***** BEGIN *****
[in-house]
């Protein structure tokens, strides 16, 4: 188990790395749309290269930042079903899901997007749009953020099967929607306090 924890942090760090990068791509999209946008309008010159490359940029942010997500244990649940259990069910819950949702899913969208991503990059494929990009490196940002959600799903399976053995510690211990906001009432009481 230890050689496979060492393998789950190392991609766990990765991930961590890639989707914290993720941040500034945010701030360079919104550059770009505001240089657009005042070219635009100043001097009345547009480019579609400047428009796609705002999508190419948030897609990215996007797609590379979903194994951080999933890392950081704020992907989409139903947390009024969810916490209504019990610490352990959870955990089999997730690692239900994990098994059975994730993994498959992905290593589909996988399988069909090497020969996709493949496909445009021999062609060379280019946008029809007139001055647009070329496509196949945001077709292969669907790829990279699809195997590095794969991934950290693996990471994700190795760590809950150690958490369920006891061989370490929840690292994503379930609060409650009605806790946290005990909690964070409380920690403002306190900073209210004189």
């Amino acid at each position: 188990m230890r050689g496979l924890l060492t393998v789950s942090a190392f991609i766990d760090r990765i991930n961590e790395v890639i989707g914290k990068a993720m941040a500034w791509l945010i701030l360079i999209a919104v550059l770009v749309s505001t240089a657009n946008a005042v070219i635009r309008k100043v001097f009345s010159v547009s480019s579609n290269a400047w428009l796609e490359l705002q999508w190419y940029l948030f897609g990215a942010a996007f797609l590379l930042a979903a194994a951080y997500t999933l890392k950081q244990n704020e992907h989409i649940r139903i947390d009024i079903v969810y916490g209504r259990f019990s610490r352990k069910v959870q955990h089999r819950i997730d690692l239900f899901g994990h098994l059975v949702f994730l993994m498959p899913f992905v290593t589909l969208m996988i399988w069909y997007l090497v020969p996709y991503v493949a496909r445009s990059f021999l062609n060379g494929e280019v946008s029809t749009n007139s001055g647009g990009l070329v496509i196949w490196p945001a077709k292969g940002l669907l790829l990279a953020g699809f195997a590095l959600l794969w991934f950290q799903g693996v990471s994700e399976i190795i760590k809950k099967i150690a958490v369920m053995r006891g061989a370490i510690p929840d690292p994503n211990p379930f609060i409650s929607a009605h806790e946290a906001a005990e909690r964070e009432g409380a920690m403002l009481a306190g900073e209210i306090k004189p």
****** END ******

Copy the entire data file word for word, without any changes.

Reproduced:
[in-house]
């Protein structure tokens, strides 16, 4: 188990790395749309290269930042079903899901997007749009953020099967929607306090 924890942090760090990068791509999209946008309008010159490359940029942010997500244990649940259990069910819950949702899913969208991503990059494929990009490196940002959600799903399976053995510690211990906001009432009481 230890050689496979060492393998789950190392991609766990990765991930961590890639989707914290993720941040500034945010701030360079919104550059770009505001240089657009005042070219635009100043001097009345547009480019579609400047428009796609705002999508190419948030897609990215996007797609590379979903194994951080999933890392950081704020992907989409139903947390009024969810916490209504019990610490352990959870955990089999997730690692239900994990098994059975994730993994498959992905290593589909996988399988069909090497020969996709493949496909445009021999062609060379280019946008029809007139001055647009070329496509196949945001077709292969669907790829990279699809195997590095794969991934950290693996990471994700190795760590809950150690958490369920006891061989370490929840690292994503379930609060409650009605806790946290005990909690964070409380920690403002306190900073209210004189």
């Amino acid at each position: 188990m230890r050689g496979l924890l060492t393998v789950s942090a190392f991609i766990d760090r990765i991930n961590e790395v890639i989707g914290k990068a993720m941040a500034w791509l945010i701030l360079i999209a919104v550059l770009v749309s505001t240089a657009n946008a005042v070219i635009r309008k100043v001097f009345s010159v547009s480019s579609n290269a400047w428009l796609e490359l705002q999508w190419y940029l948030f897609g990215a942010a996007f797609l590379l930042a979903a194994a951080y997500t999933l890392k950081q244990n704020e992907h989409i649940r139903i947390d009024i079903v969810y916490g209504r259990f019990s610490r352990k069910v959870q955990h089999r819950i997730d690692l239900f899901g994990h098994l059975v949702f994730l993994m498959p899913f992905v290593t589909l969208m996988i399988w069909y997007l090497v020969p996709y991503v493949a496909r445009s990059f021999l062609n060379g494929e280019v946008s029809t749009n007139s001055g647009g990009l070329v496509i196949w490196p945001a077709k292969g940002l669907l790829l990279a953020g699809f195997a590095l959600l794969w991934f950290q799903g693996v990471s994700e399976i190795i760590k809950k099967i150690a958490v369920m053995r006891g061989a370490i510690p929840d690292p994503n211990p379930f609060i409650s929607a009605h806790e946290a906001a005990e909690r964070e009432g409380a920690m403002l009481a306190g900073e209210i306090k004189p």